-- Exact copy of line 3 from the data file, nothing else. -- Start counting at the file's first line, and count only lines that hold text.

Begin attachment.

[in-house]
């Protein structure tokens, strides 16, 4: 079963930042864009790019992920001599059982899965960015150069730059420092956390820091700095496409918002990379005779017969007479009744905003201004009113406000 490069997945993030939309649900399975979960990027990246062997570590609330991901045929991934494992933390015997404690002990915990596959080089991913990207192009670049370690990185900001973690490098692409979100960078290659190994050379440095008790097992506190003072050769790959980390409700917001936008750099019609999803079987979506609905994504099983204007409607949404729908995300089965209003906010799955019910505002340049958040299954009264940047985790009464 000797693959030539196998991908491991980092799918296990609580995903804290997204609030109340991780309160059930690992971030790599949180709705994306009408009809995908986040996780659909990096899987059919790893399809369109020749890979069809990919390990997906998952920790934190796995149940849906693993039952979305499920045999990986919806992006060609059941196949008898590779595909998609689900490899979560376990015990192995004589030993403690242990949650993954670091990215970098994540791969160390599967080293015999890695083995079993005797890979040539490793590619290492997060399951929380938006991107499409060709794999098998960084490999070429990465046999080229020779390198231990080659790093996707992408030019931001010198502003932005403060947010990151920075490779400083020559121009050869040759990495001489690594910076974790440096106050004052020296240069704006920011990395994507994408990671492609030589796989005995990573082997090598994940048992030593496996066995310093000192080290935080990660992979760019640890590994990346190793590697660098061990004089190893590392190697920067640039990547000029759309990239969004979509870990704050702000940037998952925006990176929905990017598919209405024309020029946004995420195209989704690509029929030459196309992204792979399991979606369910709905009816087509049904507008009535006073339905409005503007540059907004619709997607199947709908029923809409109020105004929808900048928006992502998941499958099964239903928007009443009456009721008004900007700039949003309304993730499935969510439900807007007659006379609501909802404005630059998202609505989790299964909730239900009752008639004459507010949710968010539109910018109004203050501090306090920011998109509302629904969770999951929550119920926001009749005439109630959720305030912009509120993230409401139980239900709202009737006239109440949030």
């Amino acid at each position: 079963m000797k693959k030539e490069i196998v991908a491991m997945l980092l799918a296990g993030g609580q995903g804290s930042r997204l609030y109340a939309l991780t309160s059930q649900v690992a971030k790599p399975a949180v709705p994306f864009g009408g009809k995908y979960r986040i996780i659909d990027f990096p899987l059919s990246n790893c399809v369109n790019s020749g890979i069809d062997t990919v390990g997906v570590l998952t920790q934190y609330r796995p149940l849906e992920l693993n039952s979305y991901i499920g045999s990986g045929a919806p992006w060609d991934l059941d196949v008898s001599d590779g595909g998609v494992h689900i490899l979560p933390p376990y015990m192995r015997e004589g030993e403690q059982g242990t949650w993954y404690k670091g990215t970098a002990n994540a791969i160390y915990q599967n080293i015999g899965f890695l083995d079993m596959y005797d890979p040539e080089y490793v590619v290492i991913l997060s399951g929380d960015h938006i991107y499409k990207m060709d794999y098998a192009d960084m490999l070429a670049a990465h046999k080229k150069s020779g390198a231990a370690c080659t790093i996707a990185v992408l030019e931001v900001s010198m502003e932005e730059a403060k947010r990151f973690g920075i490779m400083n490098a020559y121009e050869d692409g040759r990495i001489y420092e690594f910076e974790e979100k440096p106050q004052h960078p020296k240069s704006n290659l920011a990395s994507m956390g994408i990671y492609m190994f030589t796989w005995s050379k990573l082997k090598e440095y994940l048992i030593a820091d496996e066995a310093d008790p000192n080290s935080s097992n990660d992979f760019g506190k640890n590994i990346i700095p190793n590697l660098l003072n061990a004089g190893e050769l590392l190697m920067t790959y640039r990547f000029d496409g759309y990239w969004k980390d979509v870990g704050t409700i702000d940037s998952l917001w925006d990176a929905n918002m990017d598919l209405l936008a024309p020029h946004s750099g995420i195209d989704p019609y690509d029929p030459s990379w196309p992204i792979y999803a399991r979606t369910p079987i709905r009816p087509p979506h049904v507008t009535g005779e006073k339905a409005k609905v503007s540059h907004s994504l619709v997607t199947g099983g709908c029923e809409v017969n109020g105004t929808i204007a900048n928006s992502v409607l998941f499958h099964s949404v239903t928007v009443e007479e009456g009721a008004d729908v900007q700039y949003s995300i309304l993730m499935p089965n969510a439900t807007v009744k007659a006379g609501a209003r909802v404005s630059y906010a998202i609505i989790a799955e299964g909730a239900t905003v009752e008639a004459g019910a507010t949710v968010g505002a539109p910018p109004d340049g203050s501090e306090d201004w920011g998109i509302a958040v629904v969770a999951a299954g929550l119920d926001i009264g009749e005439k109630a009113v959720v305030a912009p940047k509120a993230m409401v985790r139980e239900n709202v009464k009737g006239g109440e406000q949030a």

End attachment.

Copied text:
């Amino acid at each position: 079963m000797k693959k030539e490069i196998v991908a491991m997945l980092l799918a296990g993030g609580q995903g804290s930042r997204l609030y109340a939309l991780t309160s059930q649900v690992a971030k790599p399975a949180v709705p994306f864009g009408g009809k995908y979960r986040i996780i659909d990027f990096p899987l059919s990246n790893c399809v369109n790019s020749g890979i069809d062997t990919v390990g997906v570590l998952t920790q934190y609330r796995p149940l849906e992920l693993n039952s979305y991901i499920g045999s990986g045929a919806p992006w060609d991934l059941d196949v008898s001599d590779g595909g998609v494992h689900i490899l979560p933390p376990y015990m192995r015997e004589g030993e403690q059982g242990t949650w993954y404690k670091g990215t970098a002990n994540a791969i160390y915990q599967n080293i015999g899965f890695l083995d079993m596959y005797d890979p040539e080089y490793v590619v290492i991913l997060s399951g929380d960015h938006i991107y499409k990207m060709d794999y098998a192009d960084m490999l070429a670049a990465h046999k080229k150069s020779g390198a231990a370690c080659t790093i996707a990185v992408l030019e931001v900001s010198m502003e932005e730059a403060k947010r990151f973690g920075i490779m400083n490098a020559y121009e050869d692409g040759r990495i001489y420092e690594f910076e974790e979100k440096p106050q004052h960078p020296k240069s704006n290659l920011a990395s994507m956390g994408i990671y492609m190994f030589t796989w005995s050379k990573l082997k090598e440095y994940l048992i030593a820091d496996e066995a310093d008790p000192n080290s935080s097992n990660d992979f760019g506190k640890n590994i990346i700095p190793n590697l660098l003072n061990a004089g190893e050769l590392l190697m920067t790959y640039r990547f000029d496409g759309y990239w969004k980390d979509v870990g704050t409700i702000d940037s998952l917001w925006d990176a929905n918002m990017d598919l209405l936008a024309p020029h946004s750099g995420i195209d989704p019609y690509d029929p030459s990379w196309p992204i792979y999803a399991r979606t369910p079987i709905r009816p087509p979506h049904v507008t009535g005779e006073k339905a409005k609905v503007s540059h907004s994504l619709v997607t199947g099983g709908c029923e809409v017969n109020g105004t929808i204007a900048n928006s992502v409607l998941f499958h099964s949404v239903t928007v009443e007479e009456g009721a008004d729908v900007q700039y949003s995300i309304l993730m499935p089965n969510a439900t807007v009744k007659a006379g609501a209003r909802v404005s630059y906010a998202i609505i989790a799955e299964g909730a239900t905003v009752e008639a004459g019910a507010t949710v968010g505002a539109p910018p109004d340049g203050s501090e306090d201004w920011g998109i509302a958040v629904v969770a999951a299954g929550l119920d926001i009264g009749e005439k109630a009113v959720v305030a912009p940047k509120a993230m409401v985790r139980e239900n709202v009464k009737g006239g109440e406000q949030a």